Crime Library: Criminal Minds and Methods

Fetal Snatchers

Neurotic Pattern

The Brady/Smith incident was the ninth assault on a pregnant woman in the U.S. since 1987, according to the National Center for Missing and Exploited Children. Seven of the nine women had died, and seven of the stolen babies had survived. (Sarah Brady and her daughter both survived).

The odd thing about this type of crime is that while the predators seem to be mentally unstable, they're highly organized and usually have an elaborate plan carried out over several months. Although their methods may differ, they have a fairly predictable pattern. Such crimes are generally committed by women using a confidence-type scam and they have a history of deception in other areas of their lives. Usually, they work alone, developing a relationship with a "predetermined target," but some have enlisted assistance.

Dr. Phillip Resnick
Dr. Phillip Resnick

Dr. Phillip Resnick, who assisted in the defense of both Andrea Yates (who drowned her five children) and Deanna Laney (who stoned hers), told reporters that he interpreted the act of fetal snatching as the maternal instinct gone wrong. Its clinical name is "newborn kidnapping by cesarean section." The perpetrators are typically women who've learned they cannot have children or who have lost a child. Their longing to be mothers develops into a crafty determination to get a baby, so they look for a vulnerable pregnant woman. Mentally, they've gone so far beyond normal that the cost of a life to acquire a child seems minimal to them. The baby, they think, will complete them, and they're often jealous of women who do have babies or are about to give birth. Resnick says that being barren takes on terrible symbolism, so stark on the minds of these offenders that they can see only their own need, and not the ultimate consequences to themselves or others.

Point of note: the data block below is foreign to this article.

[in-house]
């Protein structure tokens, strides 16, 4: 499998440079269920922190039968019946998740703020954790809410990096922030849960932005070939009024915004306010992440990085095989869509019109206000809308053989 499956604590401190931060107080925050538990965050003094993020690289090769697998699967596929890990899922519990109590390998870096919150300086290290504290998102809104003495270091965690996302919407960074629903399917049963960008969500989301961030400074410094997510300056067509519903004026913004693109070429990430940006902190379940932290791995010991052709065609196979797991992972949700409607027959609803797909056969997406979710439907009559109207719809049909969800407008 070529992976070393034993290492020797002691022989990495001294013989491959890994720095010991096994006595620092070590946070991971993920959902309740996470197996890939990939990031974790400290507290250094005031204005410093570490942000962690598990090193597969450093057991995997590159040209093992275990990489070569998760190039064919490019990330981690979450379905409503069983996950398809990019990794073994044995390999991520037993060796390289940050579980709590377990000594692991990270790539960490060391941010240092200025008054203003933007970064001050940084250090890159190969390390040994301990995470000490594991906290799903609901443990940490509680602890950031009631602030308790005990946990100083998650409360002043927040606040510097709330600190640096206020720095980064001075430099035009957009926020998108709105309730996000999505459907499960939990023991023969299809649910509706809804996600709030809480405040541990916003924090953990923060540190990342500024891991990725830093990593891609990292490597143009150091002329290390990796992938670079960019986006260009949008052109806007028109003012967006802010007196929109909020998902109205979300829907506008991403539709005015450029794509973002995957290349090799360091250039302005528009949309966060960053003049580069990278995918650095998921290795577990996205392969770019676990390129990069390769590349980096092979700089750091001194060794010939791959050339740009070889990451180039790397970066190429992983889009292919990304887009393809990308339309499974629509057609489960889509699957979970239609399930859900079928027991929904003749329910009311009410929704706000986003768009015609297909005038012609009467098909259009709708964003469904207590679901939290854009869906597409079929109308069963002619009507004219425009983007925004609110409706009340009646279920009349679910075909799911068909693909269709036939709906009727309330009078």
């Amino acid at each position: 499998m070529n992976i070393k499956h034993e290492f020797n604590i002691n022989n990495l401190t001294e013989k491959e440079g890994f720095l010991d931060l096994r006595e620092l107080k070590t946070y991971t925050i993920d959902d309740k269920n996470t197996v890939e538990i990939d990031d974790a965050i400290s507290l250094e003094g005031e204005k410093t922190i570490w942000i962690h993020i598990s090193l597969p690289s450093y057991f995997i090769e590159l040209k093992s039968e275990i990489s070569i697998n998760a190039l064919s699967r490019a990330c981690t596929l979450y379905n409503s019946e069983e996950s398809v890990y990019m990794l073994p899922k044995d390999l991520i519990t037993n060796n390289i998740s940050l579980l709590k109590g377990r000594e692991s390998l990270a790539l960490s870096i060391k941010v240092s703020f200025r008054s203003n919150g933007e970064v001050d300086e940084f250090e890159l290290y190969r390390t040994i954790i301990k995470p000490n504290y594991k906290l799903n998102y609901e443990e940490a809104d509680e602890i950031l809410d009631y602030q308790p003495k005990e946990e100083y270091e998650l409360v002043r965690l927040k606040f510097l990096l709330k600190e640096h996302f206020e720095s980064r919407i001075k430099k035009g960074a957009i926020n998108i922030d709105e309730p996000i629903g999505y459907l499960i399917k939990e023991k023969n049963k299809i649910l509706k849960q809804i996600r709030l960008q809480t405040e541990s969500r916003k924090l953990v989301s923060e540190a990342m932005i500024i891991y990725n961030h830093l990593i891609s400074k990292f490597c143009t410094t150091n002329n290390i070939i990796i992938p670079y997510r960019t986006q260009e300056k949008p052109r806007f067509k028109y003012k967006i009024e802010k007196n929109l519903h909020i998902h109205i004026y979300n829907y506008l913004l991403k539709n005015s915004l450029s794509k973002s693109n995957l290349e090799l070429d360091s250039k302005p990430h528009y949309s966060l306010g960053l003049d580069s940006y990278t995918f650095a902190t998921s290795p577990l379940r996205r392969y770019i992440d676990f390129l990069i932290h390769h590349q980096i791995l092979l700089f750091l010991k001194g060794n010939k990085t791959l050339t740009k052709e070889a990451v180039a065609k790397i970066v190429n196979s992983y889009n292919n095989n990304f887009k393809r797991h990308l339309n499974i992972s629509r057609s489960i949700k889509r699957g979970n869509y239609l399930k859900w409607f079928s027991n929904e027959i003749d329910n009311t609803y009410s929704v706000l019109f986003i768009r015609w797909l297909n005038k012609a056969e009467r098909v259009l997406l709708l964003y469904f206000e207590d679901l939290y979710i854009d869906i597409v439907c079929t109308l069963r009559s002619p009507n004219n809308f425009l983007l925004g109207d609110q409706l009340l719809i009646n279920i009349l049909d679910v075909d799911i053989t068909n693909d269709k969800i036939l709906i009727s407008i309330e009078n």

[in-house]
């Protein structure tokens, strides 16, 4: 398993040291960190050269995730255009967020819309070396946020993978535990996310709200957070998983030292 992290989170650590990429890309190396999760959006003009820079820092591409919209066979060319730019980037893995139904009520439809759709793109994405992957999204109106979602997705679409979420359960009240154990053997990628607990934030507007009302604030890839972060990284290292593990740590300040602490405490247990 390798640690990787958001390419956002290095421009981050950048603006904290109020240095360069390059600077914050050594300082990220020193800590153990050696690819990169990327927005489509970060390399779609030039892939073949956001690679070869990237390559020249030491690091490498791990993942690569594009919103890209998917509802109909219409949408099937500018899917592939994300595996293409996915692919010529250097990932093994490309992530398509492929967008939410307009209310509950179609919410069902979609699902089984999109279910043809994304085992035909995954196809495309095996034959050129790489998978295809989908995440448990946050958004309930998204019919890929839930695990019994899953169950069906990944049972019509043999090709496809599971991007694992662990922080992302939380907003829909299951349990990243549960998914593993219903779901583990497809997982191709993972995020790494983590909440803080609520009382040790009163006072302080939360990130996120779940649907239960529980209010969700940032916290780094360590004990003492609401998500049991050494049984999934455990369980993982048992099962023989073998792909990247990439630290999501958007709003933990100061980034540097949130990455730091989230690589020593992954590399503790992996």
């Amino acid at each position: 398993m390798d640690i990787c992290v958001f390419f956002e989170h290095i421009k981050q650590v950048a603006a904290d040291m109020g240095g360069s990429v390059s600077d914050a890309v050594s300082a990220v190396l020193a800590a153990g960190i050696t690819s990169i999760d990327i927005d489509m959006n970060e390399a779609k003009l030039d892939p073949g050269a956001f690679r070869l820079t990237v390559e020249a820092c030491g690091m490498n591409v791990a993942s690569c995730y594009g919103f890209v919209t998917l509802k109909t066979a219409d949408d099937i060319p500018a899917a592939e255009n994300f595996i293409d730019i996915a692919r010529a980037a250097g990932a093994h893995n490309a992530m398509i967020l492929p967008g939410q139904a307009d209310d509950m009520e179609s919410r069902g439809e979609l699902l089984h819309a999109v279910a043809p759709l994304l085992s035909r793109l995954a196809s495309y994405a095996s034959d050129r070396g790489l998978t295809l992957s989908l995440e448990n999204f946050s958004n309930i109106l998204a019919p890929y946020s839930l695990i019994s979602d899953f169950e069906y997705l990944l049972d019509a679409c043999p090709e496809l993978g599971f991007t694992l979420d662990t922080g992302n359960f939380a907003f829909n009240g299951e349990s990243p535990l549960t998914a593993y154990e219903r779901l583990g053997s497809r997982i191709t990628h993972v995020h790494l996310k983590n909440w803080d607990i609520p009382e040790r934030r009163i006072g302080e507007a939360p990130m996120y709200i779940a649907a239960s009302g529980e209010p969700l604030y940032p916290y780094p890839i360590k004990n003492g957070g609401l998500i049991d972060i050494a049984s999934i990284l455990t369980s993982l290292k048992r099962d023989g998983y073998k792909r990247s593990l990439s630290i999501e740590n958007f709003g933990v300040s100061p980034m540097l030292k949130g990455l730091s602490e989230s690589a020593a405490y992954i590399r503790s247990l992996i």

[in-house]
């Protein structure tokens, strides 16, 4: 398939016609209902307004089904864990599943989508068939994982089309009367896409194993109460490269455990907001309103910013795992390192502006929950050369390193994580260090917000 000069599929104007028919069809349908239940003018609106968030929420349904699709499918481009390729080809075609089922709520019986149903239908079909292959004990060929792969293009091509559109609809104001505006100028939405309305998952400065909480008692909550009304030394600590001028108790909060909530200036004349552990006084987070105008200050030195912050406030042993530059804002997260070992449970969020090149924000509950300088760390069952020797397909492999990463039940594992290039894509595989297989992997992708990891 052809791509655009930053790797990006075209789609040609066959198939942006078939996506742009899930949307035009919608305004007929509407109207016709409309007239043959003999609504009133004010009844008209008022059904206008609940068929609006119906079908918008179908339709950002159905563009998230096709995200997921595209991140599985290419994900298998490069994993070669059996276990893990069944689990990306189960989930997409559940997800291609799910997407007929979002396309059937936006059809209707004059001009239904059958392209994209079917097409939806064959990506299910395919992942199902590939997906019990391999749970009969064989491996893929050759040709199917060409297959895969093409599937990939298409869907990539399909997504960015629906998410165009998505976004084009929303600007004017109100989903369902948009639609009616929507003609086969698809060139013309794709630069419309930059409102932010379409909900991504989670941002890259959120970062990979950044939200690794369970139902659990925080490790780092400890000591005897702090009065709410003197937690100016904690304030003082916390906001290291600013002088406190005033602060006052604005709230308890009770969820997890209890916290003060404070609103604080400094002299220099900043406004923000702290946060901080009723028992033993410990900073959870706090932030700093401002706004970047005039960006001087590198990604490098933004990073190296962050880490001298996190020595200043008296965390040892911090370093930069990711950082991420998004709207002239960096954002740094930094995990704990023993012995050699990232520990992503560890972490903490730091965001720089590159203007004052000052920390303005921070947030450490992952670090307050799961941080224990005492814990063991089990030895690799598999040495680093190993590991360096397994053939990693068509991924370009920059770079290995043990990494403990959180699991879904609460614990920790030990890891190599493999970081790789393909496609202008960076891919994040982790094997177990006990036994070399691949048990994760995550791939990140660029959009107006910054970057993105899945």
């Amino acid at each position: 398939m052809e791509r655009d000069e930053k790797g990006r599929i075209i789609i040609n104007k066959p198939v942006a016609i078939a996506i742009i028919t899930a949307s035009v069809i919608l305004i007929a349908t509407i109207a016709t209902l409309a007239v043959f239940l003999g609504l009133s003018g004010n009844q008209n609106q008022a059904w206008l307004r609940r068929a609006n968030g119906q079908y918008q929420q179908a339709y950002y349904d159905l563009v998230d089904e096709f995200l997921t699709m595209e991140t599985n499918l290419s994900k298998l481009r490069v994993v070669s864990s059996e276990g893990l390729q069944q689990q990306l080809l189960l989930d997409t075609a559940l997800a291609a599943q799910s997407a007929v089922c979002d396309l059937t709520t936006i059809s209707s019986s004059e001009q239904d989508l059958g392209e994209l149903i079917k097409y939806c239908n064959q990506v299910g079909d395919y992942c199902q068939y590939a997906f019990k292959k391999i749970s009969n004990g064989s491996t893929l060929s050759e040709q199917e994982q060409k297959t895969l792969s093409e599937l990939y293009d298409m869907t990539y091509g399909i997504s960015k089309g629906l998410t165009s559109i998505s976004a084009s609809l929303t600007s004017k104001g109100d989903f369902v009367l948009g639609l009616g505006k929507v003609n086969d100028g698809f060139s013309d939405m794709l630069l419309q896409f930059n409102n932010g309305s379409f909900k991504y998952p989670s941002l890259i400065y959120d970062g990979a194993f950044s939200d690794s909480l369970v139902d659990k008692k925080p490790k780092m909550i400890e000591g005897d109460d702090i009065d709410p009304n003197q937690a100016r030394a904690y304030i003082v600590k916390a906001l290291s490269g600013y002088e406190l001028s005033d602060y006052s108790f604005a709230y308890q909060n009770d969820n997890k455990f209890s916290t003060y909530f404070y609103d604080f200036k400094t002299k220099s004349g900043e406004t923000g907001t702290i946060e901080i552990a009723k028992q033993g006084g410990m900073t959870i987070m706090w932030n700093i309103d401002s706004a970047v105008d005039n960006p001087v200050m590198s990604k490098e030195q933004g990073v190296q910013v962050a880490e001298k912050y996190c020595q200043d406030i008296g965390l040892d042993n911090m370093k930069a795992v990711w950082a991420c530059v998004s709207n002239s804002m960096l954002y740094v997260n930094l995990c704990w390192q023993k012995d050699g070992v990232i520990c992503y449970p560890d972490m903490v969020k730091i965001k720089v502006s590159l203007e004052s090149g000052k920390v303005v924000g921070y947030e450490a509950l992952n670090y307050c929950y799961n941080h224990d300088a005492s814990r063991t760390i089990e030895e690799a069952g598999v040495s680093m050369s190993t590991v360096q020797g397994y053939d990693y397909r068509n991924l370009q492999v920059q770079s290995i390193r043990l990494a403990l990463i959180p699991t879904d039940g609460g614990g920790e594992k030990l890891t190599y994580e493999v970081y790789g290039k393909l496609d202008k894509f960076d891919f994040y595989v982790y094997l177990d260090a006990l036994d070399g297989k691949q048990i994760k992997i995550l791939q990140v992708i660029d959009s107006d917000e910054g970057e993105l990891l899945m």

Deanna Laney stoned her children
Deanna Laney stoned her children

In 2002, a study was published in the Journal of Forensic Sciences on kidnap by cesarean section. The study examined six such incidents, extracted from 199 cases of infant abduction that had occurred between 1983 and 2000. Five of the perpetrators wanted the baby for themselves, while one was going to sell it. In some cases, they hoped to cement a failing relationship, while others were obsessed with having a baby.

 It was found that those who commit such crimes are self-centered, obsessed with babies, and tend to live in a delusional fantasy world, but they are not considered psychotic. That is, they are fully aware of reality; they just prefer their fantasy. In general, they're socially functional until they swing into their fantasy, at which point they tend to dissociate and lose psychological integration. "To use a metaphor," says Burgess, "their identity and integrative capacity is held together by a shoestring. When the shoestring is untied, they unravel." Typically, they're cold and detached as individuals, and clearly self-absorbed to the point of having callous disregard for how they treat others. Often, they manifest a personality disorder of some type, and the inability to have a child in the way they want can be a blow to their narcissistic sense of self.

Their MO involves a confidence-style approach, in which they pretend to be something they're not in order to win their victim's trust. They have also conned others into believing they're pregnant. Usually, they use a knife or cutting device to remove the child, but kill the mother with bullets or strangulation. Several have had prior criminal records.

Strangely enough, they're often so engrossed with preparing for the day they will get their baby that they fail to think ahead to the questions they'll be asked, or about practical matters such as birth certificates. That's usually how they get caught.

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